According to a complaint filed by the National Labor Relations Board (NLRB) on Wednesday, Google spied on employees that were organizing protests against the company over work conditions, and then fired them after finding technicalities that justified the decision.
The complaint alleges that two former Google employees, Laurence Berland and Kathryn Spiers, were fired from the company in late 2019 due to their worker-based activism.
Last year when Berland was fired, she was in the process of organizing a protest to push back against Google’s decision to work with IRI Consultants, a firm that is known for its hostile approach to workers and unions. Berland was technically fired for unrelated reasons, as she was accused of reviewing the calendars of other employees, which is a violation of company policy, but the NLRB found that Google’s policy on calendars is unlawful.
The company’s policy prevents employees from using work-related calendars or email for non-business purposes. Berland was using the calendar to inform other employees about upcoming demonstrations against the company’s decisions, which is protected by labor laws.
In a statement about getting fired from the company, Berland said, “Google’s hiring of IRI is an unambiguous declaration that management will no longer tolerate worker organizing. Management and their union busting cronies wanted to send that message, and the NLRB is now sending their own message: worker organizing is protected by law.”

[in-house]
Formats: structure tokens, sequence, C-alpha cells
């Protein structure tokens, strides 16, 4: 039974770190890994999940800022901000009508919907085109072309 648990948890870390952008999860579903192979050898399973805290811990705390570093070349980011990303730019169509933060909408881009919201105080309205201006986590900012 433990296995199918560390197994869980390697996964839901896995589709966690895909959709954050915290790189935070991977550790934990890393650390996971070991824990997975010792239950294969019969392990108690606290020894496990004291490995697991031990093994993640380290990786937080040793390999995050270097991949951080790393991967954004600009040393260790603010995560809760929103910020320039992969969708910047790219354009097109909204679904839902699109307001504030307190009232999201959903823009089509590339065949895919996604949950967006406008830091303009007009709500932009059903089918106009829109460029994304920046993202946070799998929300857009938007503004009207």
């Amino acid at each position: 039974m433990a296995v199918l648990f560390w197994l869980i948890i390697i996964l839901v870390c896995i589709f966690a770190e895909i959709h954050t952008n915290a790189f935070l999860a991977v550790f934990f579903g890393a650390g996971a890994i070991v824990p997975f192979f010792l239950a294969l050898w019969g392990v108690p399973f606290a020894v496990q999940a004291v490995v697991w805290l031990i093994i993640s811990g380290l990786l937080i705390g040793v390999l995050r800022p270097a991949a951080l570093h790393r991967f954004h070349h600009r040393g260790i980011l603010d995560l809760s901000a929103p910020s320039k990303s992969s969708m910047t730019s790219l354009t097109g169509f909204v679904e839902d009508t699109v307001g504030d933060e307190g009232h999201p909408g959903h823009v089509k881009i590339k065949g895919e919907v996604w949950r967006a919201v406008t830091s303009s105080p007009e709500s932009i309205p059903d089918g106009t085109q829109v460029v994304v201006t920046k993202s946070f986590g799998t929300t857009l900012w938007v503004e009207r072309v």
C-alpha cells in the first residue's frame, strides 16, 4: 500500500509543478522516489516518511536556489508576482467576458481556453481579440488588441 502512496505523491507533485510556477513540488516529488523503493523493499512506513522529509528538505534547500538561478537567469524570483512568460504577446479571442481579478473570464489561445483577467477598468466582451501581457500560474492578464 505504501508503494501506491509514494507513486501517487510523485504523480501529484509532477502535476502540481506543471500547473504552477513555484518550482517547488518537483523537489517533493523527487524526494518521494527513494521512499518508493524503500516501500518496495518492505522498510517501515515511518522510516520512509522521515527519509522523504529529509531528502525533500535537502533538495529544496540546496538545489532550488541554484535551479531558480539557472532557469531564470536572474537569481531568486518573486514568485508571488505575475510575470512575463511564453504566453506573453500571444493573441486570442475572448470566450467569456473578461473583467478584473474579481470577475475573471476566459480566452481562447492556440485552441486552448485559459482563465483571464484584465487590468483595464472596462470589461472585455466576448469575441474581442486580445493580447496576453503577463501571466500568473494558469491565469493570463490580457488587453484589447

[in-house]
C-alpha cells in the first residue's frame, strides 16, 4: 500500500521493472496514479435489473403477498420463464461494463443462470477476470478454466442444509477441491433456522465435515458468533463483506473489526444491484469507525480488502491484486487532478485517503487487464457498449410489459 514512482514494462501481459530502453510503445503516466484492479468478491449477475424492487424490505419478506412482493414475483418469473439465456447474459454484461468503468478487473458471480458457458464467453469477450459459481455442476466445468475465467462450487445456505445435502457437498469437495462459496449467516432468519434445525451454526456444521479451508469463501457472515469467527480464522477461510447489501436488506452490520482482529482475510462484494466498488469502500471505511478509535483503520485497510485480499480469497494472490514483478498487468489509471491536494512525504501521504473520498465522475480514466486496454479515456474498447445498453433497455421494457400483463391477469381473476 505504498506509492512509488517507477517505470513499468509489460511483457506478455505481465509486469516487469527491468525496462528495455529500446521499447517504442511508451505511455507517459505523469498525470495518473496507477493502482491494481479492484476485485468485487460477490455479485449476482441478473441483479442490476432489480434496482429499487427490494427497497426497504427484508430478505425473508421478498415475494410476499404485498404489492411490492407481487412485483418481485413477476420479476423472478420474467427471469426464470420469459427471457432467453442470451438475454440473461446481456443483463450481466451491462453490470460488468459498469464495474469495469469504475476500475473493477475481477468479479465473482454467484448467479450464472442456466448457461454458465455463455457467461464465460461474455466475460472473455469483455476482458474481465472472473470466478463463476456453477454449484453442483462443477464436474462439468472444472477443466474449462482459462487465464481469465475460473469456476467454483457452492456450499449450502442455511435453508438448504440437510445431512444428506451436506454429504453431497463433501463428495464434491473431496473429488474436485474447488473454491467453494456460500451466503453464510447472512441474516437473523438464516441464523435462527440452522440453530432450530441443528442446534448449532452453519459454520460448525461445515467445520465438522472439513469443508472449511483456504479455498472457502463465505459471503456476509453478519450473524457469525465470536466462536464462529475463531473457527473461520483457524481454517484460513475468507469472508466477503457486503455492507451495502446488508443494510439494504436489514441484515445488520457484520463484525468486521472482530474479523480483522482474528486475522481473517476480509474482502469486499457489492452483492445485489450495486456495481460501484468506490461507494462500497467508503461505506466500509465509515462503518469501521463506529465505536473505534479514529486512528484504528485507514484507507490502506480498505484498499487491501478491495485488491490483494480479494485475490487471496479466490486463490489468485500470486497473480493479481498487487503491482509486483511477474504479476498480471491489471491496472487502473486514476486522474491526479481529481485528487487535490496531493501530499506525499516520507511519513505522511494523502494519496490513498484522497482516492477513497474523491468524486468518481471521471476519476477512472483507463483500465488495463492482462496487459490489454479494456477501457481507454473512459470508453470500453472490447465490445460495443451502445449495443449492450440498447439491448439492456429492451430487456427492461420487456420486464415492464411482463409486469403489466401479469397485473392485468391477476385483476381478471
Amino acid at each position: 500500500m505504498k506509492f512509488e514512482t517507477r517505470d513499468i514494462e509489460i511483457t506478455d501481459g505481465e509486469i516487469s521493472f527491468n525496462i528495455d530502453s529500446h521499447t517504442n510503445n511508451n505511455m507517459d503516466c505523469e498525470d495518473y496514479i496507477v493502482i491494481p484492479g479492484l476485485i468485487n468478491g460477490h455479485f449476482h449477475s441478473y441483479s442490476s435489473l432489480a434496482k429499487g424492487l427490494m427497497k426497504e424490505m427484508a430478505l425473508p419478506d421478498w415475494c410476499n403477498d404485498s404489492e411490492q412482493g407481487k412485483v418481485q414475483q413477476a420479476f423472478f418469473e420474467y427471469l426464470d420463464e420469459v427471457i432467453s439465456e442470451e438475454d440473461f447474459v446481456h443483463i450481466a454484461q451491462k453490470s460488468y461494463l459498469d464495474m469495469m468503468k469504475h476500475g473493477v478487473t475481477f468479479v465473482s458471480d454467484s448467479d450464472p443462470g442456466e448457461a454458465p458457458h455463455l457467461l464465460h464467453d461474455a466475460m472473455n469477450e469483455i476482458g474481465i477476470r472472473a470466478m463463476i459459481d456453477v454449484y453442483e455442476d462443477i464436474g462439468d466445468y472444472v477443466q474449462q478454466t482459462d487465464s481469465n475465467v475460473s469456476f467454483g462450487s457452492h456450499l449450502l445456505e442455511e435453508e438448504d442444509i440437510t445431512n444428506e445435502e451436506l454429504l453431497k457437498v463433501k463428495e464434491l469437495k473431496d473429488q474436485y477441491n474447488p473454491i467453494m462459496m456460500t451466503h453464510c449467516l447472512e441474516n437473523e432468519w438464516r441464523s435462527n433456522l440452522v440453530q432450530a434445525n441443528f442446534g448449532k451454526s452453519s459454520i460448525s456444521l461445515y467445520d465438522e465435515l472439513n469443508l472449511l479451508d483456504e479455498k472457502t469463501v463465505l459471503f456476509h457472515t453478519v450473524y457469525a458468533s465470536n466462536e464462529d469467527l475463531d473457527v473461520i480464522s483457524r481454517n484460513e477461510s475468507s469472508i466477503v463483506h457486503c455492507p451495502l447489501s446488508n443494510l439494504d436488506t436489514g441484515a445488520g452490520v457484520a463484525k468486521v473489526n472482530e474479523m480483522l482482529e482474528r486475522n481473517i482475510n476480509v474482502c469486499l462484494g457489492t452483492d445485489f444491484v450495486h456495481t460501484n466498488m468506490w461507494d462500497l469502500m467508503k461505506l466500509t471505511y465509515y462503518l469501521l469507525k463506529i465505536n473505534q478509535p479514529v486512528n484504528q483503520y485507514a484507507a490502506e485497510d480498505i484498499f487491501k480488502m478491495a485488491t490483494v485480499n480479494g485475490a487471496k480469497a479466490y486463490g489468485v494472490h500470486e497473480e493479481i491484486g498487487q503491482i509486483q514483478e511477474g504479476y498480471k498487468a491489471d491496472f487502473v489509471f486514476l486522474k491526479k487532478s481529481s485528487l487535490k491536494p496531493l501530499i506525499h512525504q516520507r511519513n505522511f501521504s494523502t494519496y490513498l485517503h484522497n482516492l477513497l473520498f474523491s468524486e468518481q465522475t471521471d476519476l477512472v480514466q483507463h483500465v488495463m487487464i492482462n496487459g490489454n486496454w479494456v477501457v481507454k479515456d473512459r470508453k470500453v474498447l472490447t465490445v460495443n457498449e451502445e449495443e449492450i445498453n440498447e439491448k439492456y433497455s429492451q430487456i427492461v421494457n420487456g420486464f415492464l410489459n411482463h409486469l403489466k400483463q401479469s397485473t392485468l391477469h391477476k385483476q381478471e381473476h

The other Google employee that was fired last year, Kathryn Spiers, was also involved in efforts against IRI Consultants. Spiers was fired after she created a pop-up that Google employees saw when they visited the IRI Consultants website, informing them of their right to organize.
In a statement after the complaint was filed this week, Spiers said, “This week the NLRB issued a complaint on my behalf. They found that I was illegally terminated for trying to help my colleagues. Colleagues and strangers believe I abused my role because of lies told by Google management while they were retaliating against me. The NLRB can order Google to reinstate me, but it cannot reverse the harm done to my credibility.”
According to the New York Times, unless Google decides to settle out of court, the complaint will go before an administrative judge sometime in the next few months.
The most shocking revelation to come from the complaint is that the company “illegally surveilled employees” that were involved in protests and union organizing.
Google certainly has the capabilities to spy on anyone they want, and they would have a special interest in seeing what their employees are up to, especially those that are deemed to be some type of “problem” by management. The complaint also alleges that the company’s management “interrogated” employees that they believed to be organizing.
The NLRB found that numerous other employees were fired because of their activism, but they were only able to find blatant violations of labor law in these two cases.
This story did not get much coverage in the US, but was covered widely in international news.
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